All of that changed a decade later when Campbell’s Soup hired market researcher Howard Moskowitz in an attempt to revive the slugging sales of its new brand, Prego. Moskowitz had been arguing for years that there was more than one way to make almost everything in the grocery store, spaghetti sauce included. Moskowitz altered the basic recipe for Prego and tested 45 different varieties. Campbell’s and Moskowitz selected the best-performing of the 45 varieties and relaunched with the new recipe and an expanded selection. The combination was an immediate hit with consumers, Prego grabbed a big chunk of Ragu’s dominant market share, and practically overnight forty years of the one way to mass-produce and market spaghetti sauce changed forever. Today, both Prego and Ragu each offer over thirty different pasta sauces to choose from and the sauce section occupies more than half the shelf space on the pasta aisle in supermarkets.
Clipboard tucked under an arm and staring at his phone as he rolled down the driveway on a hoverboard, I’ll admit to judging this book by the cover before he even rang my doorbell.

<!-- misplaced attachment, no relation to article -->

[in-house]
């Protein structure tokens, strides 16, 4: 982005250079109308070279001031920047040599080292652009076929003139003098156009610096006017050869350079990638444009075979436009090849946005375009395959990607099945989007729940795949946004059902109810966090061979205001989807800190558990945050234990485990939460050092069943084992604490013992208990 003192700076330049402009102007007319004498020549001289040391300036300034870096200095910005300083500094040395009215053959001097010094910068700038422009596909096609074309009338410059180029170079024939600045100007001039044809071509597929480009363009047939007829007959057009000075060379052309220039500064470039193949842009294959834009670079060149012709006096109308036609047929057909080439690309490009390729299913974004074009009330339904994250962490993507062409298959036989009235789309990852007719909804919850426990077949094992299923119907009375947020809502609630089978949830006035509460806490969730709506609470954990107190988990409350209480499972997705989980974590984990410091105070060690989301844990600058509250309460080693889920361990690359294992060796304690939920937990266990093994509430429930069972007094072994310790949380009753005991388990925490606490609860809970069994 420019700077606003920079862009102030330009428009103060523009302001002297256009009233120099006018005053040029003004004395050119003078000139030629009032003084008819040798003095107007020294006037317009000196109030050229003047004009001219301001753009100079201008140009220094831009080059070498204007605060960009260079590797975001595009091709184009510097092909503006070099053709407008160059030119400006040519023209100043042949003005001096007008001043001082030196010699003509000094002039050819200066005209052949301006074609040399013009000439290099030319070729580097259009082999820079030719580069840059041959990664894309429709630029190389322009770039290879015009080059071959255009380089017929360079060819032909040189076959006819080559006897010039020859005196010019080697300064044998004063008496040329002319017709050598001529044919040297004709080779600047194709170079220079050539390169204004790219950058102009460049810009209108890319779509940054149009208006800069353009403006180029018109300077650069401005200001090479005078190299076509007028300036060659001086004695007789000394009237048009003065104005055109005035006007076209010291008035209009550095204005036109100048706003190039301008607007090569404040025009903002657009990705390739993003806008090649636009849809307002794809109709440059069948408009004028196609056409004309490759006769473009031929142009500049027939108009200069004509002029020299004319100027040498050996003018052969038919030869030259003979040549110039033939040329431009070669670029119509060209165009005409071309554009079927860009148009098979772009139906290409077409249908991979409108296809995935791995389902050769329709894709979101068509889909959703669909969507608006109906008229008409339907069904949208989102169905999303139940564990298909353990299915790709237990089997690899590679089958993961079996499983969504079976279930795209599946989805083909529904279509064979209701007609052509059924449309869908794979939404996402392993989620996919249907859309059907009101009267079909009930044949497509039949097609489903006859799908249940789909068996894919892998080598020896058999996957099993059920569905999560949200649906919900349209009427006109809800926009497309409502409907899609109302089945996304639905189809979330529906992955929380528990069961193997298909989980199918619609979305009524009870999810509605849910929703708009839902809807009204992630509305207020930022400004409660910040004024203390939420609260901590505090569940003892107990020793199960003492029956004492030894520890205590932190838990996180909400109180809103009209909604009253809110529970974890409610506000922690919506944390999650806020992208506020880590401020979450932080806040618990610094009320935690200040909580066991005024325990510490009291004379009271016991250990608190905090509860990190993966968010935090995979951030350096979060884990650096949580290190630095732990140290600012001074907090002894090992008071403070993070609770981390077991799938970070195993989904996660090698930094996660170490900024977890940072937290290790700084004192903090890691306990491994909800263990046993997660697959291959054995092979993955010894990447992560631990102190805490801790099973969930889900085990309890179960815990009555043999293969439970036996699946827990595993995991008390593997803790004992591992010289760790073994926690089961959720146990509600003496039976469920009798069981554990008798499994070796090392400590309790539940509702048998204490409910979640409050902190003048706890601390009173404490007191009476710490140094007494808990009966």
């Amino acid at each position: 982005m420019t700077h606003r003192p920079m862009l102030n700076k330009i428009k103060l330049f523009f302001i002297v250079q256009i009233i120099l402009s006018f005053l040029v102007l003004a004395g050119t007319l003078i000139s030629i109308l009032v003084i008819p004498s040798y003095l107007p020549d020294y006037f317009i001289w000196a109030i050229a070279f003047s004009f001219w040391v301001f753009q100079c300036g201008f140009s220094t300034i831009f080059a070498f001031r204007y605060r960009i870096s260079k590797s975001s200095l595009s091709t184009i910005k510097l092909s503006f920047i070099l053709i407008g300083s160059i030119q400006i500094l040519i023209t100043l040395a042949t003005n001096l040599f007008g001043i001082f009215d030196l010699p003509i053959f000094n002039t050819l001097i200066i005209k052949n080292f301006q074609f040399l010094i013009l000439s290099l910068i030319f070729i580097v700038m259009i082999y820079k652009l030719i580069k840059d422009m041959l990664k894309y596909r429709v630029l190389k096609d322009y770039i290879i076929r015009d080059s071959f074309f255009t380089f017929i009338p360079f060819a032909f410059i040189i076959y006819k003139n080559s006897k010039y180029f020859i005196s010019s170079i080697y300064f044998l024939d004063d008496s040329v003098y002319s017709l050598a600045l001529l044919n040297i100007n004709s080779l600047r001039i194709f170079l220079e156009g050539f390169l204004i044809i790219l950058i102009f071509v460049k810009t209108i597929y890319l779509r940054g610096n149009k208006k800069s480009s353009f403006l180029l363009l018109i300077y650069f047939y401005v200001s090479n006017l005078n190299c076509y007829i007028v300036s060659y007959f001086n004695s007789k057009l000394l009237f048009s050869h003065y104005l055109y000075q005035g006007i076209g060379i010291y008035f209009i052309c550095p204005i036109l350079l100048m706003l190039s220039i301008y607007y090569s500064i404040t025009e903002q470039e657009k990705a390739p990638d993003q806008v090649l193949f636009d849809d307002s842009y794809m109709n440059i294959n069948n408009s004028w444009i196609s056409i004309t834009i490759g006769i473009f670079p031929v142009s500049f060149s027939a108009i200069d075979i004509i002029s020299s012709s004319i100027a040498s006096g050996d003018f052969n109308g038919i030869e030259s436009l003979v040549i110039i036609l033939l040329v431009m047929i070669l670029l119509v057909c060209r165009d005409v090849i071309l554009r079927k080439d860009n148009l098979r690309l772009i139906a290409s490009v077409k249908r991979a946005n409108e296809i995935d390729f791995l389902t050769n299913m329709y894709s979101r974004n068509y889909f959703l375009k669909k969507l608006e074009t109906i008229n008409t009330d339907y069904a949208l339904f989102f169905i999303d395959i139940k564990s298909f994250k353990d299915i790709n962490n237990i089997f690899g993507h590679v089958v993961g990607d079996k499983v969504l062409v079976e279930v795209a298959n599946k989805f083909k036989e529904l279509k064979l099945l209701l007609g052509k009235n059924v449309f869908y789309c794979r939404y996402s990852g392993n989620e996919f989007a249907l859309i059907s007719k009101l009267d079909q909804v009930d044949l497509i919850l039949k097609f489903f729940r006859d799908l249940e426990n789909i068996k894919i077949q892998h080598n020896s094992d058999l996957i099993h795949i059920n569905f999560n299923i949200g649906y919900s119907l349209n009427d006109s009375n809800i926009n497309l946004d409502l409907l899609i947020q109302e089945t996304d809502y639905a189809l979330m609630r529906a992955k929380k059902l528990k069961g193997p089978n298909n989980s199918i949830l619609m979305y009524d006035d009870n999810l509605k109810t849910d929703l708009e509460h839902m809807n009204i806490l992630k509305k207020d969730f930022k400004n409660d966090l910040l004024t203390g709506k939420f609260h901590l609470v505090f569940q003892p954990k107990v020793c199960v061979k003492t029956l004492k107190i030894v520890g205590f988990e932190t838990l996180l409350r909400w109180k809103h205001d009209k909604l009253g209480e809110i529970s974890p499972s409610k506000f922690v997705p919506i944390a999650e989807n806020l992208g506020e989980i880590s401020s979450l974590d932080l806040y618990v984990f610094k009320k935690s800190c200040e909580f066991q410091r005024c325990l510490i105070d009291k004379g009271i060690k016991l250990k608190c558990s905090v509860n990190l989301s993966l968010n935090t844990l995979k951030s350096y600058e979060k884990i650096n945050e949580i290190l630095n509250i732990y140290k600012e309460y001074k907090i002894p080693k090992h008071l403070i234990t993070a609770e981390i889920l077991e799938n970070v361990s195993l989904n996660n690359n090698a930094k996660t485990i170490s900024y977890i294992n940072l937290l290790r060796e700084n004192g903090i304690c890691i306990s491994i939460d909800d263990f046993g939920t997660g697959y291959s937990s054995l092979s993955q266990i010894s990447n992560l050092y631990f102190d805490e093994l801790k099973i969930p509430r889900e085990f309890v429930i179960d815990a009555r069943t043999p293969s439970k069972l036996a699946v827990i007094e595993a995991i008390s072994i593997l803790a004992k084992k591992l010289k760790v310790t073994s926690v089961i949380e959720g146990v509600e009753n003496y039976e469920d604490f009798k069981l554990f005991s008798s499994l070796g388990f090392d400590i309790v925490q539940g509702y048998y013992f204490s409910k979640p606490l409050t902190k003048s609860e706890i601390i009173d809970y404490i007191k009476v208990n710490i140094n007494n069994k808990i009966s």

He worked for Terminex and in less than two minutes, it was apparent he only had one tool in his toolbox: price.
“Do you mind if I ask you what you’re currently paying for pest control service?”
He didn’t stand a chance.
There is nothing quite so dangerous as having all of your income dependent on one revenue source. Every day is spent balanced on the knife’s edge, one unfortunate misunderstanding away from being out of business.
At different times in my career I’ve encountered situations where a single revenue source was responsible for 85% or more of the company’s income. In each circumstance, the need for corrective action was obvious, important, and urgent.